As I promised you then, I am writing this so I can try to answer that question. It is a very foolish lover who purports to give reason of the heart's meanders, so you will forgive me in advance for failing to do so. It has been a long travel, you see, to which books add just as much as chancing upon clears in the forest and gaining an epiphany of the dread god Pan. My atheism, contrary to what Dawkins suggests, does not consist of a scheme of subtraction, whereupon all gods would be subtracted, and then some, and then just the last one. Rather my atheism is of a very polytheistic nature, for I do feel the gods nearby. Only that gives me no relief. To the Greeks as well, security was not granted by the gods but by the grand order of the cosmos. The gods, if anything, were a part of that cosmos, but it is far more likely that they contributed much more to that disorder and uncertainty of human life, which we today owe and attribute to atheism, than they did to giving human souls tranquility.
But I did not come here to talk of polytheism. The gods give me strength and weakness, but they do not hold my hand. That province pertains solely to the Living God. But how could I ever explain to you that it has nothing to do with epistemology? How it bores me — quantum me tædet — when I start hearing arguments for and against the existence of God! Because for me one thing is self-evident. God exists. But by that fact no link is signified connecting me to Him. We remain as distant two people who've never met, which is the same as not existing, and hence I call myself an atheist. For that gap to be bridged both have to accept, unconditionally, the desire of the other. What Hitchens et al leave out of the picture is how much religion is a matter of love. I do not mean that Plotinian overflow, that benevolence — God is anything but benevolent —, but rather that erotic pulse which often would be better described as rape. This the Greeks mythologists knew, this the allegorists betrayed — it is a terrible thing to fall into the hands of the Living God, the God who wants to take you for Himself. This Jeremiah knew, this he resented. I resent it as well. I resent His weapons of overbearing power: literature and landscapes alike try to drive me to Him, but when they do I treat them in the same way as when I see supposed friends who try to con or cheat you, and I will not have it.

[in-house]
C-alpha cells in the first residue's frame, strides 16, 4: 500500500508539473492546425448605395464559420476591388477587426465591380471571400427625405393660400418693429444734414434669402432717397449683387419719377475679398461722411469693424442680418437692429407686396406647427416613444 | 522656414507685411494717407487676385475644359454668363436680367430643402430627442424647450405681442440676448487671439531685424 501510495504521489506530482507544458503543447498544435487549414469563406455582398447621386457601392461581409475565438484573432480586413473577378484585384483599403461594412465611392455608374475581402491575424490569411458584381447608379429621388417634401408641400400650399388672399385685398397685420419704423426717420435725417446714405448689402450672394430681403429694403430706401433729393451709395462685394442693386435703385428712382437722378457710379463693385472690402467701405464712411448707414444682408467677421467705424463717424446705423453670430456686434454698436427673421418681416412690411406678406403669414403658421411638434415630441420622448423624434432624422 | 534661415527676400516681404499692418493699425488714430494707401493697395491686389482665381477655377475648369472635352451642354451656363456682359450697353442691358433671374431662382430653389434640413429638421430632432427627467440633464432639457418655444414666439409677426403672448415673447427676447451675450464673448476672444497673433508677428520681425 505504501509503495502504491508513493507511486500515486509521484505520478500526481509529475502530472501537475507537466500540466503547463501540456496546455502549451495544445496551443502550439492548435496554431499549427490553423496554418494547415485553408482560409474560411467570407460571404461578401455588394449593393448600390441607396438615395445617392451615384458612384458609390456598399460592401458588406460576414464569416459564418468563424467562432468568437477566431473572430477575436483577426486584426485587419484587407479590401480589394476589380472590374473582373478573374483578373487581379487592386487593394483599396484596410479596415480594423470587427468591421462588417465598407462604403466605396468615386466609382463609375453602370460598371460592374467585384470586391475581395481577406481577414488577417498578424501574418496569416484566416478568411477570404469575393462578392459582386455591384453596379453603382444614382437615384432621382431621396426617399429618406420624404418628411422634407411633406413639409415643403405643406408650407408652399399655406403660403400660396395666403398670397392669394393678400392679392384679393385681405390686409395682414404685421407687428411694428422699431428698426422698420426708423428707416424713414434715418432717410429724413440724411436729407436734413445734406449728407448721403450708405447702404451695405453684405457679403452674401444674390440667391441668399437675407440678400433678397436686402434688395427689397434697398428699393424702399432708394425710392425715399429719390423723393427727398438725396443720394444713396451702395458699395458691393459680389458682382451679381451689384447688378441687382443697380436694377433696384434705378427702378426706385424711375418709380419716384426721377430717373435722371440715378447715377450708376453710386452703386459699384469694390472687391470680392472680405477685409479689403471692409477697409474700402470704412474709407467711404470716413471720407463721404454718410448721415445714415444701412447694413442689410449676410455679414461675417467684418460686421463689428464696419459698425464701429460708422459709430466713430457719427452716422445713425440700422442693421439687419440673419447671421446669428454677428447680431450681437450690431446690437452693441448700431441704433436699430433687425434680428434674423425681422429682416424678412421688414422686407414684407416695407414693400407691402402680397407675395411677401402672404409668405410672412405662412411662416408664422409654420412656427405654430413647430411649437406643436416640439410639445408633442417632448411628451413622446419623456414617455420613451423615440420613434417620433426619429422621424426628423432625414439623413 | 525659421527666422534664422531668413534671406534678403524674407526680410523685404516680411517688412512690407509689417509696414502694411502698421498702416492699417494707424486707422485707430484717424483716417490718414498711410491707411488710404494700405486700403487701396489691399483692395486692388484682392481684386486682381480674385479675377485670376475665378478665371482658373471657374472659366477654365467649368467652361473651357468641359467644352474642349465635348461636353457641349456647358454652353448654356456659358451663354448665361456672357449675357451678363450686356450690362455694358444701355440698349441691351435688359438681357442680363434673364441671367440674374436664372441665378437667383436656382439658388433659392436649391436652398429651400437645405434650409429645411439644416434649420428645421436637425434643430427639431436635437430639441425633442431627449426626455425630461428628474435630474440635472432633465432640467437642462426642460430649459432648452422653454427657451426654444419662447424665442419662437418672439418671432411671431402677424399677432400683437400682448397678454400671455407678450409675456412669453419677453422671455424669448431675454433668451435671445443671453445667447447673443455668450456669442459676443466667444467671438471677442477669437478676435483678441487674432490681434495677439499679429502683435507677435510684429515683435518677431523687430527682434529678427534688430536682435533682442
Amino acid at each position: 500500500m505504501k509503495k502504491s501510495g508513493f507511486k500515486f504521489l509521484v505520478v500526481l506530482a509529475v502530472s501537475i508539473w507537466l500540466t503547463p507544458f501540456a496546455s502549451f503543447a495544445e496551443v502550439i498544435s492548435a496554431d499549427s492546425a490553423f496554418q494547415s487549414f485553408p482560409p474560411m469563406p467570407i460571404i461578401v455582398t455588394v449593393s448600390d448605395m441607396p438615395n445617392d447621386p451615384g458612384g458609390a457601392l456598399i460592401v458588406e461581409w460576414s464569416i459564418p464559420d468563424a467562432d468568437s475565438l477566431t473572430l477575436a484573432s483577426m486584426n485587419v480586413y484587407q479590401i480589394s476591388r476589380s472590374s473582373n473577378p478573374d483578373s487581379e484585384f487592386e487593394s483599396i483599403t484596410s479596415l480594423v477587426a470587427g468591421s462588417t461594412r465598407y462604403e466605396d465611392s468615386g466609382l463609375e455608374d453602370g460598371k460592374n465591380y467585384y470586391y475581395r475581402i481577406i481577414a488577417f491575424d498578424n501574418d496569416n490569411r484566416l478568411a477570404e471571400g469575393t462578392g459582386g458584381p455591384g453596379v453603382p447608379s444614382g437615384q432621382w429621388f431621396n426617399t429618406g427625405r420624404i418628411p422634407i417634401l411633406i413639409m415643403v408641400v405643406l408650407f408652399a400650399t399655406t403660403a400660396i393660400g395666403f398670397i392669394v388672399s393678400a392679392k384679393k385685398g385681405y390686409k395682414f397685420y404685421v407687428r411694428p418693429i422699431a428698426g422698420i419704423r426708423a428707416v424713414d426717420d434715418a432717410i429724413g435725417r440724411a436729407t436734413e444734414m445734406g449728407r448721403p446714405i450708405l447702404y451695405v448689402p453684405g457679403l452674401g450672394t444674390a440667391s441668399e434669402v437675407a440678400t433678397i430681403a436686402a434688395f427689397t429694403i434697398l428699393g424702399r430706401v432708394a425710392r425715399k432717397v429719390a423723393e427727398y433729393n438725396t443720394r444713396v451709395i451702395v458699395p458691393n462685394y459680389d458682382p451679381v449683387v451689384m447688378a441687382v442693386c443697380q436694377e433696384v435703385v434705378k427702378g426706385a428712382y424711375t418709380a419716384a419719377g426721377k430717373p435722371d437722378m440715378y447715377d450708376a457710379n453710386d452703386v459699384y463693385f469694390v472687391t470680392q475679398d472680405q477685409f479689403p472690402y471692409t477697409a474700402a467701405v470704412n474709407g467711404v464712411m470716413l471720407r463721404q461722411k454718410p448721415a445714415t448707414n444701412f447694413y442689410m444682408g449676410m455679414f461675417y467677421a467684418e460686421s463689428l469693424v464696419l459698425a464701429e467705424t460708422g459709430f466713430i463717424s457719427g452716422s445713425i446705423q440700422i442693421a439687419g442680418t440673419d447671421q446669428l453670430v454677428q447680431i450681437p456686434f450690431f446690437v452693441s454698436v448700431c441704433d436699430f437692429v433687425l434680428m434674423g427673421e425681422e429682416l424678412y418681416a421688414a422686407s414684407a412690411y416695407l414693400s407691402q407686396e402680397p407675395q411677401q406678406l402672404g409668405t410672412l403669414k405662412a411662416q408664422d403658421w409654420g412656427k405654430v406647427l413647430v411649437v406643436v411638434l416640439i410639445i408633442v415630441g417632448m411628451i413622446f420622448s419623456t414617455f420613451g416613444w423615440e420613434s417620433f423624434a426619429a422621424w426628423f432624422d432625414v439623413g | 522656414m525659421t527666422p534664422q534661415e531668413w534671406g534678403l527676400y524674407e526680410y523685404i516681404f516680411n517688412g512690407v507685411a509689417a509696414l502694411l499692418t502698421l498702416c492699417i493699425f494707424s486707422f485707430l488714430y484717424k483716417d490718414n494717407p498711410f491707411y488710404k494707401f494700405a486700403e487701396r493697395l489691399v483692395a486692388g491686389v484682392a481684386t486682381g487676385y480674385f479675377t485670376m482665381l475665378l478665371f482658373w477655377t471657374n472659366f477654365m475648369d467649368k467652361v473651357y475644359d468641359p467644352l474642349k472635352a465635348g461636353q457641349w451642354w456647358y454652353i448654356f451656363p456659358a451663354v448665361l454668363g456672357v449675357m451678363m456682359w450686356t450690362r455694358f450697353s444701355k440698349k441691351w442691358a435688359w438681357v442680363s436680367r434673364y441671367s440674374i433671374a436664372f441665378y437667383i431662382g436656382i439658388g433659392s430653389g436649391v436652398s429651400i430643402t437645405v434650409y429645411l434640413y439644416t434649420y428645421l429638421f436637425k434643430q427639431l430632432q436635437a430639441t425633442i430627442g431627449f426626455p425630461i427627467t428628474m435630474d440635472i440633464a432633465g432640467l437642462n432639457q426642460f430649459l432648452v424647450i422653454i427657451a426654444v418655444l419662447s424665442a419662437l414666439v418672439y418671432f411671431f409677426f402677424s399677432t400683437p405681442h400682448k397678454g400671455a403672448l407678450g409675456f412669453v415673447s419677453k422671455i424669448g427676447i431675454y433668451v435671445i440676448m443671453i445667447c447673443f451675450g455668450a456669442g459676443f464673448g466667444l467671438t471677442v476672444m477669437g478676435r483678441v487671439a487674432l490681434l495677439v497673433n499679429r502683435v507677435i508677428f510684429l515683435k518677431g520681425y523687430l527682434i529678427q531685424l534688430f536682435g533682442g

Love and Hate guide the lover, but the loved is not without his guiles. In faith, and this Kazantzakis taught me best, the hardest thing is to discern which one is which. Is God the lover or the loved? Does God want my faith, or do I want to believe? We dance, of course. I taunt Him and tease Him with my hesitant Yes, He flirts and He holds me against Himself with poems, with films, and with, oh Lord, with music, that most cunning of all His shieldmaidens. Simone Weil supposedly converted upon reading a poem called Love. (I've always avoided reading it, my eyes dodge the page where it will appear.) One of my greatest teachers argued with no small persuasive power that Beethoven's Arietta proved the existence of God. That is not a rational argument, it is a fallacy, and it is good that we refuse to be persuaded by it.